ANNAPOLIS -- Anne Arundel Republican leaders yesterday selected Phillip Bissett, a 34-year-old Mayo warehouseman, from 12 candidates vying to replace the late Dr. Aris T. Allen in the House of Delegates.
Although the Republican steering committee expected a long afternoon of voting and arrived with refreshments, Mr. Bissett was chosen afteronly three rounds of secret ballots.
"I still have butterflies," he said upon receiving news of his victory. "I don't pretend I will ever fill Dr. Allen's shoes. But I will do my best to make this into a building block for our party and the community."
Dr. Allen, an 80-year-old civil rights pioneer who committed suicide Feb. 8 after learning he had terminal cancer, had mailed letters instructing the county GOP State Central committee to pick a differentsuccessor. But the 13 committee members said they avoided giving extra weight to the late delegate's notes recommending Dallas Evans, a prominent black businessman.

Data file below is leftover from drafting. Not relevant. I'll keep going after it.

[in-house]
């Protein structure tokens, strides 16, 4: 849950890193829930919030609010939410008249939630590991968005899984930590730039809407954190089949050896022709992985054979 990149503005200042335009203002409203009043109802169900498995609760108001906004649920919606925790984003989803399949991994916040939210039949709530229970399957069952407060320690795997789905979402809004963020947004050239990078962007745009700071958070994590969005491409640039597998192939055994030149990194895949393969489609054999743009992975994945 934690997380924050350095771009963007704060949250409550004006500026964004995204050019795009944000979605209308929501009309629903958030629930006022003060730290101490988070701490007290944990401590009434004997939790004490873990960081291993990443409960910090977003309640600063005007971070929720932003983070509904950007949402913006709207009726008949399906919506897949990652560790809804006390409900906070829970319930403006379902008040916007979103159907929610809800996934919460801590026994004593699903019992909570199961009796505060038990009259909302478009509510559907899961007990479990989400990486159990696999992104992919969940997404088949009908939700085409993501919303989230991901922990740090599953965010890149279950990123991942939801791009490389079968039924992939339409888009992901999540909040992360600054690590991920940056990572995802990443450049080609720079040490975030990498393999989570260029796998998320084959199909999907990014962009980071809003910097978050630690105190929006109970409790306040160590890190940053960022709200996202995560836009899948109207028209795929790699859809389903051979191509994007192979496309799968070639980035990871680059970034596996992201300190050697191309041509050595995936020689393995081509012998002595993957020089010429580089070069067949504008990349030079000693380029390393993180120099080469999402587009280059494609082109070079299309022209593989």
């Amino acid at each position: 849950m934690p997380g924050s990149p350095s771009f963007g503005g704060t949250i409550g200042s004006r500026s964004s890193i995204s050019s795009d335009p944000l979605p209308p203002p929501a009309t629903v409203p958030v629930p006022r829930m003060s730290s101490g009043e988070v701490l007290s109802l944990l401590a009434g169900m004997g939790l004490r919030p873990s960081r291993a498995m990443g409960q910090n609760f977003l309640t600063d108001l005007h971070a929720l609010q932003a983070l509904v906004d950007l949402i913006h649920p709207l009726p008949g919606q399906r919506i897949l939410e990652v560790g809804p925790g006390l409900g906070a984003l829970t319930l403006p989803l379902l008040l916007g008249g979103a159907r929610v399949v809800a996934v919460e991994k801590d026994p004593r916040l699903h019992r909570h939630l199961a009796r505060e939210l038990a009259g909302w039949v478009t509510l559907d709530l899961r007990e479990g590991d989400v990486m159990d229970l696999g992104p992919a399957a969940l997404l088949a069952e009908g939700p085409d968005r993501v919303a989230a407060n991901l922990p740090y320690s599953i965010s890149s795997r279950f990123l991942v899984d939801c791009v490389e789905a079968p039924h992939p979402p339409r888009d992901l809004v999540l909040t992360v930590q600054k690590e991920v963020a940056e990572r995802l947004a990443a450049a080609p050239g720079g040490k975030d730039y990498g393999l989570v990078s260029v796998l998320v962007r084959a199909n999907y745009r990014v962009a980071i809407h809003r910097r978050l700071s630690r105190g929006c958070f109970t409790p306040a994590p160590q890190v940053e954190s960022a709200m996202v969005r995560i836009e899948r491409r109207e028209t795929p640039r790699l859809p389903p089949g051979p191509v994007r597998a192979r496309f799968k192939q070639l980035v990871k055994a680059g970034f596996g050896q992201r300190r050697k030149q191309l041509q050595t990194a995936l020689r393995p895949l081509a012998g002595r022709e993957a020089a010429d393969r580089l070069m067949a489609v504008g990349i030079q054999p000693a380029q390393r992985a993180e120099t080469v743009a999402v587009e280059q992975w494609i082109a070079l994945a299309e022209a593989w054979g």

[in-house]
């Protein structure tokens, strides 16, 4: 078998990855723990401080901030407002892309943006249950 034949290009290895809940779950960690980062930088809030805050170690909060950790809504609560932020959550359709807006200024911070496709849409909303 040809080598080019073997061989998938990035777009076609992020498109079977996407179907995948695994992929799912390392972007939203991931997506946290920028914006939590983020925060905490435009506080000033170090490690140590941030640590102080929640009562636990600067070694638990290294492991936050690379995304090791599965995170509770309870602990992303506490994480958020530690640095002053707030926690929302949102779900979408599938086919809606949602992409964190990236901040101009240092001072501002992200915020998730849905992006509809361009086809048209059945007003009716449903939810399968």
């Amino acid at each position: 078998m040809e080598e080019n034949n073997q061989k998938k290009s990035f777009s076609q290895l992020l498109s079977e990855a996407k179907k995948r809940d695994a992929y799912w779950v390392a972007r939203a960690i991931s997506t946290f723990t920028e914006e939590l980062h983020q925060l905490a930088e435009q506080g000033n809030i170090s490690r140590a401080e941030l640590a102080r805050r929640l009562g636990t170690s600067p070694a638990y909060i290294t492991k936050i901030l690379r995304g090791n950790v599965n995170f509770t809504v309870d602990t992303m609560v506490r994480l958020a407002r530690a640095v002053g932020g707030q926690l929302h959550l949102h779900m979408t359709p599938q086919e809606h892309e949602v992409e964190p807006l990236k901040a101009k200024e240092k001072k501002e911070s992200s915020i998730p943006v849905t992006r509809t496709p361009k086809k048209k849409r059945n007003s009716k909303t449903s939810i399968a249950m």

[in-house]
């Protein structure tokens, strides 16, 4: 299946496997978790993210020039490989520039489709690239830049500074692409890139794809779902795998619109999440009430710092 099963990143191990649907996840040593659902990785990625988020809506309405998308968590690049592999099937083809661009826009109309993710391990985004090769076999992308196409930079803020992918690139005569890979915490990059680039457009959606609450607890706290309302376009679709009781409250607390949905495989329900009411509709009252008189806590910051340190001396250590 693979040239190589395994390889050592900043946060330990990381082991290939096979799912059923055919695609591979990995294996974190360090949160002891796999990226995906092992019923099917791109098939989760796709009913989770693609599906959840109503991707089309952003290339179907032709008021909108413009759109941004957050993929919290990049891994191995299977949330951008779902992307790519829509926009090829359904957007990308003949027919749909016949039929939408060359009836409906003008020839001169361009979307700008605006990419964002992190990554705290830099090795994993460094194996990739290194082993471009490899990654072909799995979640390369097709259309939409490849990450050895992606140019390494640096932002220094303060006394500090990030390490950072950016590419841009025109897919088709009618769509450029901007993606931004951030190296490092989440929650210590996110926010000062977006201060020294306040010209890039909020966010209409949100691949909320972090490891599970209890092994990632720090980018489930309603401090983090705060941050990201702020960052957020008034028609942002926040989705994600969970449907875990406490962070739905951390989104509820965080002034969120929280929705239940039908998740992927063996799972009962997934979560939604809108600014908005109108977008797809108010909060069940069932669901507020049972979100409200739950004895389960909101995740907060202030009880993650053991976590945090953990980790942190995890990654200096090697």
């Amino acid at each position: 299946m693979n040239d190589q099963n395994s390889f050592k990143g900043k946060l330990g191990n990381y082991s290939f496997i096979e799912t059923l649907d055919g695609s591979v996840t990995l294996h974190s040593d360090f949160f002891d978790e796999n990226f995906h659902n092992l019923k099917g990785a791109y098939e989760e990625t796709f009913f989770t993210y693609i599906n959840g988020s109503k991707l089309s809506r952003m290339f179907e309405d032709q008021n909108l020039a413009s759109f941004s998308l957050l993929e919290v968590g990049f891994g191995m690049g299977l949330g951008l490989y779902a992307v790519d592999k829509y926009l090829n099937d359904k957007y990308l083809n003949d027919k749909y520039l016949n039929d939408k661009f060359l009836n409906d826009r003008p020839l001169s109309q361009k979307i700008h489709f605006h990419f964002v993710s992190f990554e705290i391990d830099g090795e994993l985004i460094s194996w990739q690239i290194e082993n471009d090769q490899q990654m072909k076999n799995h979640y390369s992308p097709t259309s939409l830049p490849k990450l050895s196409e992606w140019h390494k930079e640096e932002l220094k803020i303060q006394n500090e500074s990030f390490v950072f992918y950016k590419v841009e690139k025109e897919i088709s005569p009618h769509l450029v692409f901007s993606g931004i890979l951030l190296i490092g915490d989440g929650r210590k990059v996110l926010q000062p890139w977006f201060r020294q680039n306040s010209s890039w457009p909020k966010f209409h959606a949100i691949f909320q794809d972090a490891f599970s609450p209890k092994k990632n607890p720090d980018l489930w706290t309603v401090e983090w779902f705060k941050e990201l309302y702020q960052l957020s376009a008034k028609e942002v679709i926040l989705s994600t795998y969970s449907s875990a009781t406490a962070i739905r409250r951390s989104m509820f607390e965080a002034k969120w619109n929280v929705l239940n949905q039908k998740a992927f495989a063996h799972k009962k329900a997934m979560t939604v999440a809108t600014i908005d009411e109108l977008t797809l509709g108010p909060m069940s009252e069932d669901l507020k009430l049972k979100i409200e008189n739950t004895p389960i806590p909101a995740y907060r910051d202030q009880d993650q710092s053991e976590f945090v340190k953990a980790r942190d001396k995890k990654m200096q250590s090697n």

"Those notes had to be treated and were treated as any other recommendation we received," said committee chairwoman Laura Green Treffer.
After 40 minutes of voting behind closed doors in Annapolis, Ms. Treffer said she would deliver Mr. Bissett's name to Gov. William Donald Schaefer early tomorrow. The governor has 15 days to approve the appointment.
Mr. Bissett, a sixth-generation Edgewater resident, was considered a favorite because he was the other GOP candidate for a District 30 seat last fall. During his 18-month campaign, Mr. Bissett said, he and Dr. Allen met frequently and attended each other's fund-raisers.
Though upset at losing a chance to continue Dr. Allen's work, Mr. Evans promised to support Mr. Bissett "so the community is held together and does not divide along racial lines." Standing on the steps to the Republican headquarters, the vice president of Snow White Cleaners also looked to future campaigns and vowed: "This is not the end for Dallas Evans; this is just the beginning."
His supporters, including former U.S. Representative Marjorie Holt, who worked with Mr. Evans in Dr.Allen's campaign, said they would back the committee's choice.
The committee spent four hours Friday night interviewing candidates, among them seven who previously ran for office. Ms. Treffer described the lengthy selection process as "tough and painful at times" as she and other members remembered the quiet leadership of Dr. Allen, Maryland's first black candidate for statewide office and the General Assembly's oldest member.